It is the third day of our journey — we travel the south of the island with its majestic waterfalls, desert plains, and glaciers.
If you want to know what beautiful places we visited during the two previous days, click here. 😊
Best things to do in Iceland
Here we are in the heart of the matter — what to do when you are in Iceland?
Well, you are spoiled with choices, and that’s good. 😃 To help you pick, below you will find some places I visited and the activities I’ve tried. All you have to do is make your choice.
My personal opinion:
😍 Do not miss
😃 Go if you have time
😐 Not very interesting
😭 Unfortunately, we couldn’t do it
Day 3: Hella to Skaftafell – 240 km
Stops planned for the day
- Seljalandsfoss and Gljufrabui waterfalls
- Distance from Hella 35 km – 25 min
- Visiting time 45 min
- The waterfall of Skagafoss
- Distance from Seljalandsfoss 30 km – 25 min
- Visiting time 30 min
- Airplane wreck of Solheimasandur
- Distance from Skagafoss 11 km – 10 min
- Visiting time 3 hours
- Dyrhalaey Lighthouse Park
- Distance from Solheimasandur 17 km – 18 min
- Visiting time 30 min
- Distance from Dyrhalaey Lighthouse park 160 km – 2 hours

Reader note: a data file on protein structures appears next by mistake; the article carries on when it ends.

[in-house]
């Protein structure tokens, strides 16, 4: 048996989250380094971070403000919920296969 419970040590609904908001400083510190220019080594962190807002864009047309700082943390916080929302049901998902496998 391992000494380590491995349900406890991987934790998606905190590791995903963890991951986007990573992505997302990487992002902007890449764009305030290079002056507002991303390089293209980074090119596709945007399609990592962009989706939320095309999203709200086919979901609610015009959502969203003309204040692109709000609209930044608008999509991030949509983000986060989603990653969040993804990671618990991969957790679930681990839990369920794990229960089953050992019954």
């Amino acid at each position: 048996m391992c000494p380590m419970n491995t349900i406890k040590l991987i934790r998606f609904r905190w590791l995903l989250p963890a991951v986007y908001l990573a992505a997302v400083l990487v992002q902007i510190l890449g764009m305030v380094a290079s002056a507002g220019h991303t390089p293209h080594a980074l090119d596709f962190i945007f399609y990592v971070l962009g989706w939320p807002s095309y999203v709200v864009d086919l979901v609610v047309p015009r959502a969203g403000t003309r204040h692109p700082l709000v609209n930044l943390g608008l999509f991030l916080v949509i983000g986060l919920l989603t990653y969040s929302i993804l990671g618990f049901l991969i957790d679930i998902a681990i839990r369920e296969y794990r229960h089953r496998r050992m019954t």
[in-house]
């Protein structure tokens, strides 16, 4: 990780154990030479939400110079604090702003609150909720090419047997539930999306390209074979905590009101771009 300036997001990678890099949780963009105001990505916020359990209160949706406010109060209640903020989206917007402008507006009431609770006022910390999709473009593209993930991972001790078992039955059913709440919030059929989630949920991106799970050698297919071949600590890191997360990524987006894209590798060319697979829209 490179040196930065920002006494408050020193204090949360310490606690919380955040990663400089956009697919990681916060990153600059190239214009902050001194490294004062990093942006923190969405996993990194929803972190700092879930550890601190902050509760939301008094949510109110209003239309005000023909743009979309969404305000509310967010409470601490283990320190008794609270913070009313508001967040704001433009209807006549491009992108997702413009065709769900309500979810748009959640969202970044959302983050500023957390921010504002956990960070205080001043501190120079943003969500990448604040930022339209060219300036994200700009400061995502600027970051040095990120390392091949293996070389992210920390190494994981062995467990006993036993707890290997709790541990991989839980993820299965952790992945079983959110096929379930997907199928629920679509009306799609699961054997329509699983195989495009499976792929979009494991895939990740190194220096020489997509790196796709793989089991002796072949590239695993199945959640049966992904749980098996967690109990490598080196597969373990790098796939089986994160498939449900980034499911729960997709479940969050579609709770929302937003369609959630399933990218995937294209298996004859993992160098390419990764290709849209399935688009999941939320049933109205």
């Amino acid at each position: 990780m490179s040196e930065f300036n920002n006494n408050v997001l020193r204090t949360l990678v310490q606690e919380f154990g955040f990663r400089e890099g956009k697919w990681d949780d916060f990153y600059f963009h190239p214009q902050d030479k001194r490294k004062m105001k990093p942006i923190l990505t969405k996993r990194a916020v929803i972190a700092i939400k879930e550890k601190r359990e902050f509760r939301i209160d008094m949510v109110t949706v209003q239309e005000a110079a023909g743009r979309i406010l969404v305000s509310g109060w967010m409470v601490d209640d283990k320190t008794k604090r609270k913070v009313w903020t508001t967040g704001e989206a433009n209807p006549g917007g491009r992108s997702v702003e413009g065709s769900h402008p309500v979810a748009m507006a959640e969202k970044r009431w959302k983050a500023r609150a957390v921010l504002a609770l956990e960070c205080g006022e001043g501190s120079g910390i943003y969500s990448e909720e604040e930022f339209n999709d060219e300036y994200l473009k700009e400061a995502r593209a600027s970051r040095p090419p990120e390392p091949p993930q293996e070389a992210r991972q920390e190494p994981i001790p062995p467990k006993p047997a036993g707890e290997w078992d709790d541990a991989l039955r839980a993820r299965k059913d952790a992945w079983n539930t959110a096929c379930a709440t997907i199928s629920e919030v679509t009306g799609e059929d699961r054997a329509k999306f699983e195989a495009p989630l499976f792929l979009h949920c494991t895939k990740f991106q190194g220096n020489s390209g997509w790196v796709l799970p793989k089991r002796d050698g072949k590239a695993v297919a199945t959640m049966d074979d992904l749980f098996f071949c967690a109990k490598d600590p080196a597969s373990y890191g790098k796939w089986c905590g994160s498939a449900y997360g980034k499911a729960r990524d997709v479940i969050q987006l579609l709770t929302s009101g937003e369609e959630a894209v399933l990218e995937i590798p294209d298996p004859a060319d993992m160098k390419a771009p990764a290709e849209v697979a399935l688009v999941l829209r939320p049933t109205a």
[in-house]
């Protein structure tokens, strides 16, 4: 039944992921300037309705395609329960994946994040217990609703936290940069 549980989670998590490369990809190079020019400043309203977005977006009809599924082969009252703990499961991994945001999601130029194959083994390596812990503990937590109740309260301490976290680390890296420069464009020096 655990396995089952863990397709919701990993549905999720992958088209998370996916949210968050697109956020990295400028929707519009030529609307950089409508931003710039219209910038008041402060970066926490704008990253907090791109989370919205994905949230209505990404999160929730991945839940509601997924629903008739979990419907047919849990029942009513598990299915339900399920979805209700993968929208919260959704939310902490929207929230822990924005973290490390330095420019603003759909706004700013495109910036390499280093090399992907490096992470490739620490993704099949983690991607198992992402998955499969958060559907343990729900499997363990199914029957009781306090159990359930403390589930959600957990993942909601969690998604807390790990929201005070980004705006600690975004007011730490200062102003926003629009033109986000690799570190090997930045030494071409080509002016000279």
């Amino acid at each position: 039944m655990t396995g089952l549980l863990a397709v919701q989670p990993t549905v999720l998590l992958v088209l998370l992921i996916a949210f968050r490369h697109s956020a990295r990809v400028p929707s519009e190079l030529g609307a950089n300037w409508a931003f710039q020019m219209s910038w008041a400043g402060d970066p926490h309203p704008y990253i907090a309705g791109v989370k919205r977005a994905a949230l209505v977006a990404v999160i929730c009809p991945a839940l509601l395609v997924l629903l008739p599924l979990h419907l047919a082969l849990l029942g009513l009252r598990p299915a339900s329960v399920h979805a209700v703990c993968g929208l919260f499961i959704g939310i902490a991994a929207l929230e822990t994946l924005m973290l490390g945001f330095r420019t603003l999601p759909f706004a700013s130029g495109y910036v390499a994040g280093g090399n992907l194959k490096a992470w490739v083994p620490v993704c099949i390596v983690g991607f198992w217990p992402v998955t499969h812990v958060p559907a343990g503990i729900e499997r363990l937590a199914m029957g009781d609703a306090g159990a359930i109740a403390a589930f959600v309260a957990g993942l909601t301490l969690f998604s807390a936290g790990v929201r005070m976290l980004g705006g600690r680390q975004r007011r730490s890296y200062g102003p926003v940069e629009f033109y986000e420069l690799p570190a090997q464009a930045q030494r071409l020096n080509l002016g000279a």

😍 Seljalandsfoss and Gljufurarfoss waterfalls
Sixty-five meters high, it flows along the Tröllkonugil, literally “the throat of the troll woman.” The name comes from a saga that tells the story of a troll woman trying to cross this canyon who turned back when she heard the church bells ringing in Asolfsskalar, a nearby village.
This waterfall’s peculiarity is that a path bypasses the waterfall, which allows us to admire it from a different angle. The sound of the fall like a roar of thunder, rainbows appearing and disappearing to the water’s rhythm, droplets of mist that swirl in the wind make the spectacle magical. I love this waterfall, and it was hard to get away from it.
The Gljufurarfoss waterfall
A few hundred meters farther, we discovered Gljufurarfoss waterfall. To get to its foot, you have to go up the river bed for a few meters by traversing a small canyon. It is not deep, and rocks allow crossing with dry feet.